|Publication number||US8001805 B2|
|Application number||US 12/786,722|
|Publication date||Aug 23, 2011|
|Filing date||May 25, 2010|
|Priority date||Dec 27, 2005|
|Also published as||US7748236, US20070144210, US20100229603|
|Publication number||12786722, 786722, US 8001805 B2, US 8001805B2, US-B2-8001805, US8001805 B2, US8001805B2|
|Inventors||Richard B. Pitbladdo|
|Original Assignee||Corning Incorporated|
|Export Citation||BiBTeX, EndNote, RefMan|
|Patent Citations (70), Non-Patent Citations (8), Referenced by (2), Classifications (8), Legal Events (1)|
|External Links: USPTO, USPTO Assignment, Espacenet|
This application is a divisional application of the application Ser. No. 11/613,265, now U.S. Pat. No. 7,748,236 filed on Dec. 20, 2006 and issued on Jul. 6, 2010, entitled “OVERFLOW DOWNDRAW GLASS FORMING METHOD AND APPARATUS,” which, in turn, claims an invention which was disclosed in Provisional Application No. 60/754,106, filed Dec. 27, 2005, entitled “OVERFLOW DOWNDRAW GLASS FORMING METHOD AND APPARATUS”. The benefit under 35 USC §119(e) and 35 U.S.C. §120 of the United States provisional application and the above regular application is hereby claimed, and the aforementioned applications are herein relied upon and the entire contents thereof are hereby incorporated herein by reference.
This invention relates generally to the manufacture of glass sheet and, more particularly, to glass sheet used for the production of TFT/LCD display devices that are widely used for computer displays and for flat panel television.
The glass that is used for semiconductor powered display applications must have very high surface quality to allow the successful application of semiconductor type material. Sheet glass made using the apparatus of U.S. Pat. No. 3,338,696 assigned to Corning, Inc. makes the highest quality glass as formed and does not require post-processing. The Corning patent makes glass by a manufacturing process termed “The Overflow Process”. Glass made using other processes requires grinding and/or polishing and thus does not have as fine a surface finish. The glass sheet must also conform to stringent thickness variation and warp specifications.
The refractory materials from which the forming structure and its support structure are made have high strength in compression and low strength in tension. Like most structural materials they also change shape when stressed at high temperature by a phenomenon termed “thermal creep”.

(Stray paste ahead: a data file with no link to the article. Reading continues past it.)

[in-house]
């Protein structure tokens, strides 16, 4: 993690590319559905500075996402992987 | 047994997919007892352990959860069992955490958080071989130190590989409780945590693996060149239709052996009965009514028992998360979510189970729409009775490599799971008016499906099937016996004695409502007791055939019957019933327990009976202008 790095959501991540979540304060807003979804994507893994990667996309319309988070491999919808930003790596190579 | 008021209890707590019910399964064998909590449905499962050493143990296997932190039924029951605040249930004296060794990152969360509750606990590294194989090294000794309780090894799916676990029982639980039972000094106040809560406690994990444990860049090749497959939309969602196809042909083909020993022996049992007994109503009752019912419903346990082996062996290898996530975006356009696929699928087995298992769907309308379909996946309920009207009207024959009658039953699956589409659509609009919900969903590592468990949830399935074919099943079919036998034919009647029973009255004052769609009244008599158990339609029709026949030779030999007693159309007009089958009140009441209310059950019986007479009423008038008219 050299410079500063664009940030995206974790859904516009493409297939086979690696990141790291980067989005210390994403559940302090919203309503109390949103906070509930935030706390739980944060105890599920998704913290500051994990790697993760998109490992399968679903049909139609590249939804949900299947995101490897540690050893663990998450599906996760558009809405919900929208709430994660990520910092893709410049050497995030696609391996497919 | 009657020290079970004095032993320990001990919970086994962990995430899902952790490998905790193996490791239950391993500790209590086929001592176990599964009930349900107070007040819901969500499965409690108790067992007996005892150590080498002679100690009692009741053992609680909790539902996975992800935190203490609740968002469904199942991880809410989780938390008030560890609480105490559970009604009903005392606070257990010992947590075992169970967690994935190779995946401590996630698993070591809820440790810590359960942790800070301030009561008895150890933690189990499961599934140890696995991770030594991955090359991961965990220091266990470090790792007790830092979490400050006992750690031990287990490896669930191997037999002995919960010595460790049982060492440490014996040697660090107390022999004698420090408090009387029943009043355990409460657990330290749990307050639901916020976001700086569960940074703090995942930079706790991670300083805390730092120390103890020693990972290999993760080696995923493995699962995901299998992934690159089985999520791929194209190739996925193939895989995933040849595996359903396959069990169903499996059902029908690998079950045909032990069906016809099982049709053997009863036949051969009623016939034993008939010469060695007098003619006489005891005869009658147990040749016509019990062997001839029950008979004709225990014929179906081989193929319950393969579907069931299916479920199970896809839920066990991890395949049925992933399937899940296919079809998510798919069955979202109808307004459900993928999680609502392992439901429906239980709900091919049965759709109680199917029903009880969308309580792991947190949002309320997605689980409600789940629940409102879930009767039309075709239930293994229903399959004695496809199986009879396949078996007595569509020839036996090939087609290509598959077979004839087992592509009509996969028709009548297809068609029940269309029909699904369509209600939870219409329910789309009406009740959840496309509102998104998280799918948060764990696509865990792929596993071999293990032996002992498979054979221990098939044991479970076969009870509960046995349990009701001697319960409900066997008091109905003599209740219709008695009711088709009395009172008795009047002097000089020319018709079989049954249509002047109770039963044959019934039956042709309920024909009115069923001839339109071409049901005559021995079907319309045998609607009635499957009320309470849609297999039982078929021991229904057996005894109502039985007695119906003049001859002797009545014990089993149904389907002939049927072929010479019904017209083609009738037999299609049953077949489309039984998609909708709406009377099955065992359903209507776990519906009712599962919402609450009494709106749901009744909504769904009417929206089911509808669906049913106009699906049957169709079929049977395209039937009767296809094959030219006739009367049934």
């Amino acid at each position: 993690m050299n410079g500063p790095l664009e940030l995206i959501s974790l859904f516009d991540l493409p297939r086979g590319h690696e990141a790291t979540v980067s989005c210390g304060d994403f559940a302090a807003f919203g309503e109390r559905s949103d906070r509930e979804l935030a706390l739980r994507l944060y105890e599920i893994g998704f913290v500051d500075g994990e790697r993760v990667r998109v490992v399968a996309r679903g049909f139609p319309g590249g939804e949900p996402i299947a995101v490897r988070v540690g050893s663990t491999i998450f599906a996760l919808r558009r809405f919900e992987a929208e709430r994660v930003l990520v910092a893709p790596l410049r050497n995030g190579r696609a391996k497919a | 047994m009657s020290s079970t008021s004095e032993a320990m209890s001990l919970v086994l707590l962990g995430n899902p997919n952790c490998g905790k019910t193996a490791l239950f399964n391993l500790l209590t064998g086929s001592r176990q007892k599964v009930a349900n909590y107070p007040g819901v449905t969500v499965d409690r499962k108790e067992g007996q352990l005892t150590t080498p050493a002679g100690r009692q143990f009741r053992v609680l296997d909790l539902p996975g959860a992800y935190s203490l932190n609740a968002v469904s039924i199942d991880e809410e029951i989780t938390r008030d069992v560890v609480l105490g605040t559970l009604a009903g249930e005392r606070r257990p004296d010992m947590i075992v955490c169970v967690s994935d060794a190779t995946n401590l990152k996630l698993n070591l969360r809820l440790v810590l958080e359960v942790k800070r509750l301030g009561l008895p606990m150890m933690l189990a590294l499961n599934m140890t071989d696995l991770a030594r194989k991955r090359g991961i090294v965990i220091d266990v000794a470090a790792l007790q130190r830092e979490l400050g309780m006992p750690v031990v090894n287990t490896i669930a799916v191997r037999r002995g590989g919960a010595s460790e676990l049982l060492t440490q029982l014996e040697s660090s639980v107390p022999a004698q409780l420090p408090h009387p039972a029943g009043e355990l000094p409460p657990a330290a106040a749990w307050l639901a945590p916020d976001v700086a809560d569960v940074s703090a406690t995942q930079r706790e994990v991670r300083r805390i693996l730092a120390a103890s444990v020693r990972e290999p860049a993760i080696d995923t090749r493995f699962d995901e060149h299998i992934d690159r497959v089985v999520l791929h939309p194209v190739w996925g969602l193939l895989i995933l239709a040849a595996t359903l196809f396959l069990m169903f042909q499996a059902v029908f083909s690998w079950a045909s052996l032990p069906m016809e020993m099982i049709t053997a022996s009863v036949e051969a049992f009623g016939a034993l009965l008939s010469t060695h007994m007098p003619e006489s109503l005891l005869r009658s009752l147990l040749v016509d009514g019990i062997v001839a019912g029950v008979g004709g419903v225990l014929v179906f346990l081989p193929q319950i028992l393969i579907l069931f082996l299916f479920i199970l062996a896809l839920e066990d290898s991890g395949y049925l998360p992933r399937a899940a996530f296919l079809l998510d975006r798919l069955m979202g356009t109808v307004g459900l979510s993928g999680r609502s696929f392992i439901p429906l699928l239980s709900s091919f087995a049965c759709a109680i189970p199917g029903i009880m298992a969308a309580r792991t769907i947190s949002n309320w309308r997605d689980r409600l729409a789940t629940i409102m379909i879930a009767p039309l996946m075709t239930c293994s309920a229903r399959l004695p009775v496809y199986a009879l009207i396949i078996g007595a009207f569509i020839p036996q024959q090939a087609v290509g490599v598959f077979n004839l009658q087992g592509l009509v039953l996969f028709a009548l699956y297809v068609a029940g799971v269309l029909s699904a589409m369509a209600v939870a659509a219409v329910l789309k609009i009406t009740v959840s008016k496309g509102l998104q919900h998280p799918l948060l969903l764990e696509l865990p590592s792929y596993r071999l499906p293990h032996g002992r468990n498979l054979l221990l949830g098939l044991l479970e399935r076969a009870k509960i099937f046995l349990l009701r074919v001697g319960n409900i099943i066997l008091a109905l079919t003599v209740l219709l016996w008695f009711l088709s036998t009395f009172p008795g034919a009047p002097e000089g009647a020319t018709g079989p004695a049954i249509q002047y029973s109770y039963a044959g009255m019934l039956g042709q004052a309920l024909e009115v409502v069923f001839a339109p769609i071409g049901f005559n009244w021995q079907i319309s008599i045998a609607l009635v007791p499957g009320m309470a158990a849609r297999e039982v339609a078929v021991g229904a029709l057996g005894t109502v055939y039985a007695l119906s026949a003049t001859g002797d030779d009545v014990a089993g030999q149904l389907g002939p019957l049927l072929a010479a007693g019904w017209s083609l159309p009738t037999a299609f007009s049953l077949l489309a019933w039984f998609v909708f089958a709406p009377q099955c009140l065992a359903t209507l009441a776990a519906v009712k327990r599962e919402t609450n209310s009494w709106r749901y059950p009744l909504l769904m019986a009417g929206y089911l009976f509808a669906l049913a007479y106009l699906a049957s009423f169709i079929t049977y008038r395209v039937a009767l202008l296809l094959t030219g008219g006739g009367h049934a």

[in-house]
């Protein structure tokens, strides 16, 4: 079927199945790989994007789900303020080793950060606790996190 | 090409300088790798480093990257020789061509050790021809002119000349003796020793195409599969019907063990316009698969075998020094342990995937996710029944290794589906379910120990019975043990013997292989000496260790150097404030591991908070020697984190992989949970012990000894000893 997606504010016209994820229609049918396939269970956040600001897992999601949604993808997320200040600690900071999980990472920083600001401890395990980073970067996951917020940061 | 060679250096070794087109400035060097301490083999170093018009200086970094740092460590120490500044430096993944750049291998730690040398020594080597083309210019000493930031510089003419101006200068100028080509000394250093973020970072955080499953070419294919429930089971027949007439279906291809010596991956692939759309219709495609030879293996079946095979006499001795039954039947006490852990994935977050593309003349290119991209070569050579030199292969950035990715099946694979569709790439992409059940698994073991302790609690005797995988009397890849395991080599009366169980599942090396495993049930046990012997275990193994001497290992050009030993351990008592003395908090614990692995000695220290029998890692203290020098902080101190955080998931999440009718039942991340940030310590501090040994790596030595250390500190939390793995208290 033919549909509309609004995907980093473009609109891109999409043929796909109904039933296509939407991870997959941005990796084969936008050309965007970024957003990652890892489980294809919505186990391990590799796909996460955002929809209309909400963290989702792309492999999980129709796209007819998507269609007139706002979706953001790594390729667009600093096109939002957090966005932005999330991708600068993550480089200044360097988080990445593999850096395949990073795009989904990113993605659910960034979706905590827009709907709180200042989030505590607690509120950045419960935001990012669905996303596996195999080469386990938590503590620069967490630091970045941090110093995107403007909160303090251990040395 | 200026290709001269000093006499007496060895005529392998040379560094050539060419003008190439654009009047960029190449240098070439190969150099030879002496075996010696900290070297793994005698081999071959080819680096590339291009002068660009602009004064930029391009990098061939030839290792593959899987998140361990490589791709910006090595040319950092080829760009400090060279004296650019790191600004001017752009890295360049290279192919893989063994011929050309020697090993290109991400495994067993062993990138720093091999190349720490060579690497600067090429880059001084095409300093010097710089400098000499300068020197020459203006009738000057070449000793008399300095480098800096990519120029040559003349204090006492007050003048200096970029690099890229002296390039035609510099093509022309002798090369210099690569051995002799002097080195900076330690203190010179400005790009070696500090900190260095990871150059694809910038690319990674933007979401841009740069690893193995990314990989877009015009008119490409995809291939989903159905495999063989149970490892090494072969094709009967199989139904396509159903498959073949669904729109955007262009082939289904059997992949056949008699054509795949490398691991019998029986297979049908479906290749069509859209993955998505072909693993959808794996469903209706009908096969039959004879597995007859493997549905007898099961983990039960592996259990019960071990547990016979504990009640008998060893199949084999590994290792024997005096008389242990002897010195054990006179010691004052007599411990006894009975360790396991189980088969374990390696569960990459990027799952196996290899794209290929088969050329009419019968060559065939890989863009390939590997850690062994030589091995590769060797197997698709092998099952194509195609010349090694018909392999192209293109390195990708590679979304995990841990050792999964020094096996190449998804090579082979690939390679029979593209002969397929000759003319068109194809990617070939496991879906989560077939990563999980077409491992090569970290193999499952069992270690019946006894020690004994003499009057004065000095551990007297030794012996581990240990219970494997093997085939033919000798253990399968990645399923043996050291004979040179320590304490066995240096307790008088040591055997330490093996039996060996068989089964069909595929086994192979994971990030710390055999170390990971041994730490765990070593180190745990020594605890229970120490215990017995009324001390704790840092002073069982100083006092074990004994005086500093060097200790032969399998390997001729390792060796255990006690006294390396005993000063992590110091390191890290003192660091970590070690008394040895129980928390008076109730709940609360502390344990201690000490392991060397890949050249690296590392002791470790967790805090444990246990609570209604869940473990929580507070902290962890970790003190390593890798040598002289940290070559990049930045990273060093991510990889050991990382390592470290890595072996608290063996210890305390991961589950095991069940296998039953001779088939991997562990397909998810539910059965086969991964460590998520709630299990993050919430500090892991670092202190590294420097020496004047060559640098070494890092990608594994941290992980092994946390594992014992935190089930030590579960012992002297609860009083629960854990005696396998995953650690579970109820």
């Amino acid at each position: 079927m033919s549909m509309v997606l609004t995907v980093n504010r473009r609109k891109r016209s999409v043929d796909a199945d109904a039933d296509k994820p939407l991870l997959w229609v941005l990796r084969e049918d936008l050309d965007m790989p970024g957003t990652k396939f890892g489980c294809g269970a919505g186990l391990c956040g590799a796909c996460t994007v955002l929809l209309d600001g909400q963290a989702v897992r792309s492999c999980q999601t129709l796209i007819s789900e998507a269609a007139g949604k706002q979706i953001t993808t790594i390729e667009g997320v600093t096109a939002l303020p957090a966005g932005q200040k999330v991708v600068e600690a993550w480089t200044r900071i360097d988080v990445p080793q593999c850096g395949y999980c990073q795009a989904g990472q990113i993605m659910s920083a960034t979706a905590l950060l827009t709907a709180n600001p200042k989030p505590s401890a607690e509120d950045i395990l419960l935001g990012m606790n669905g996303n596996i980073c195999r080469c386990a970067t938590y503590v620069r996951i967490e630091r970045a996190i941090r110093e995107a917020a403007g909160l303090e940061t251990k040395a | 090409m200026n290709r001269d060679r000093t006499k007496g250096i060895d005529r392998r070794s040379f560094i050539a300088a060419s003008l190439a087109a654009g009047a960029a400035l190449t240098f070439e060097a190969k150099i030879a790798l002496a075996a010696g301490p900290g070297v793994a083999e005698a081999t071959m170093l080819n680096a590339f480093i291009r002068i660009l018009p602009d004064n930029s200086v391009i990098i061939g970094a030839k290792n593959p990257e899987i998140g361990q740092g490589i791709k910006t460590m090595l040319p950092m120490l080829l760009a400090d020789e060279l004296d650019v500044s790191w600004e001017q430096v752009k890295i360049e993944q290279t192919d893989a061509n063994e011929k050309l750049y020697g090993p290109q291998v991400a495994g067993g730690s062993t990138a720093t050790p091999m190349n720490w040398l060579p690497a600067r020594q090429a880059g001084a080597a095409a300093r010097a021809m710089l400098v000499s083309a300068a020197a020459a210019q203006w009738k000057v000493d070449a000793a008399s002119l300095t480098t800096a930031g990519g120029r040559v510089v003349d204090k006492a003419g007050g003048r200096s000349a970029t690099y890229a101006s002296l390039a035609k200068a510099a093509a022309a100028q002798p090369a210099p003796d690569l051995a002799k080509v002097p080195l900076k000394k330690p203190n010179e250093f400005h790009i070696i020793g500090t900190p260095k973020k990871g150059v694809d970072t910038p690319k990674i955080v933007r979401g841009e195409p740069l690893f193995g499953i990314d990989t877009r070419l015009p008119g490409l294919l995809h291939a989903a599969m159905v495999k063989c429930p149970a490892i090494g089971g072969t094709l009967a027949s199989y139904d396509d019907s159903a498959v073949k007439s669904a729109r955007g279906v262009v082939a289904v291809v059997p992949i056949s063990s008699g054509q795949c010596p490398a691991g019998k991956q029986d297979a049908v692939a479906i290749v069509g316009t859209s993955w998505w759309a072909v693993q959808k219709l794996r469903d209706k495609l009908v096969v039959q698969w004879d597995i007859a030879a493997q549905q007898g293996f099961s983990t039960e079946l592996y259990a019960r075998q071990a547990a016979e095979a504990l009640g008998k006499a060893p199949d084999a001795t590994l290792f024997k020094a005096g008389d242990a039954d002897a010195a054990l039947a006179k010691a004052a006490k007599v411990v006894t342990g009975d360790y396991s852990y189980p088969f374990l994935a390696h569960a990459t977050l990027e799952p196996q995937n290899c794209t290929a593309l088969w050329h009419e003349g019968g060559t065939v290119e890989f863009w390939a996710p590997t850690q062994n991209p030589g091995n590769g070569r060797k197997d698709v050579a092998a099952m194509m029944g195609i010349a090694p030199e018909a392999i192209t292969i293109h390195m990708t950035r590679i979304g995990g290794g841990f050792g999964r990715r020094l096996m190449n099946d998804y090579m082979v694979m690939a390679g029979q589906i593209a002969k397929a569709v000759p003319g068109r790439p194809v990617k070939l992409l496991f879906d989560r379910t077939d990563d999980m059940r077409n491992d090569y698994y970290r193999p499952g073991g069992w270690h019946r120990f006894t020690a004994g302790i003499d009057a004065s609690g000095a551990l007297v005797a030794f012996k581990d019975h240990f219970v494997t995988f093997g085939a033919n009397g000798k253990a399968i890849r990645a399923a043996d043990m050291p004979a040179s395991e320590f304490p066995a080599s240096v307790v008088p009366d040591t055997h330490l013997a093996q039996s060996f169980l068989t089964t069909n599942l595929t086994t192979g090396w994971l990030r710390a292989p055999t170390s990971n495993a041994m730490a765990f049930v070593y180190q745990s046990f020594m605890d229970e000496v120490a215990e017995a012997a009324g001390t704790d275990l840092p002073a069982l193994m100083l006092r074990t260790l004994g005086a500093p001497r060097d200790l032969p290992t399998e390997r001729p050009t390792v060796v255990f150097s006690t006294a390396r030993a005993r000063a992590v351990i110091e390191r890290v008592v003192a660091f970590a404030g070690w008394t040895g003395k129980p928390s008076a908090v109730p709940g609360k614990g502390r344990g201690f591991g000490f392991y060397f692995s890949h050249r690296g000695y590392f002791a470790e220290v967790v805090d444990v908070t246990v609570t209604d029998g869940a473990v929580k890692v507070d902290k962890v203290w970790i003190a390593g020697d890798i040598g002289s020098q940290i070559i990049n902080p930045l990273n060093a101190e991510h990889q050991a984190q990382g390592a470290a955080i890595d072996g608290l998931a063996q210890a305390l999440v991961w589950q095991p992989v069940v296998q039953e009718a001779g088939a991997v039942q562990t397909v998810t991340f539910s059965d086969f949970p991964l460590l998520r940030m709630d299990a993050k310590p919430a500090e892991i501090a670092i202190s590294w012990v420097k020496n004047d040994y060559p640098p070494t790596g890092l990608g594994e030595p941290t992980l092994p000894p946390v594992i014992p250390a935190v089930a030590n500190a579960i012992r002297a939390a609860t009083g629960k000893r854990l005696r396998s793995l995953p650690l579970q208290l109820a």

U.S. Pat. No. 3,451,798 teaches that a sheet glass edge control device, termed “edge director” herein, must be installed at each end of the trough to prevent narrowing of the formed sheet as a result of surface tension.
The edge directors are normally fabricated via welding from platinum sheet or platinum alloy sheet (platinum herein). In the prior art, the edge directors are fixed to each end of the forming structure. Thus, as the campaign progresses and the forming structure becomes shorter via thermal creep, the manufactured sheet becomes narrower. This results in fewer square feet of production, and required process changes.
The forming structure of the prior art is made from a single block of refractory material which is isostatically pressed. The size capability of presently available equipment for isostatic pressing limits the dimensions of the forming structure.
A major drawback of the apparatus of “The Overflow Process” is that the forming apparatus deforms during a manufacturing campaign in a manner such that the glass sheet no longer meets the thickness and width specifications. This is a primary cause for premature termination of the production run.
Another drawback is that the edge directors are required because the glass does not flow over the ends of the forming structure.
Another drawback of the apparatus is that the production rate is limited by the size forming structure.
The present invention is a significant modification of “The Overflow Process” that embodies design features that support the forming apparatus in a manner such that the deformation that results from thermal creep has a minimum effect on the thickness variation of the glass sheet.
The glass “Sheet Forming Apparatus” normally designed for use in “The Overflow Process” (U.S. Pat. No. 3,338,696) relies on a specifically shaped forming structure to distribute the glass in a manner to form sheet of a uniform thickness. The basic shape of this forming trough is described in detail in U.S. Pat. No. 3,338,696. Structurally the forming structure is a beam, which is supported at each end. The sheet glass forming process is conducted at elevated temperatures, typically between 1100° C. and 1350° C. At these temperatures the materials used for construction of the forming structure exhibit a property called thermal creep, which is deformation of the material caused by applied stress at elevated temperatures. Thus, the forming structure deforms under the stress caused by own weight.
Embodiments of this invention suspend the forming structure from the top in a manner such that the thermal creep, which inevitably occurs, has a minimum impact on the glass flow characteristics of the forming structure. In these embodiments there are no externally applied compression loads on the forming structure and any moments that produce sagging of the forming structure are minimized. Thus sheet glass may be manufactured for a longer time without requiring changing of the forming structure.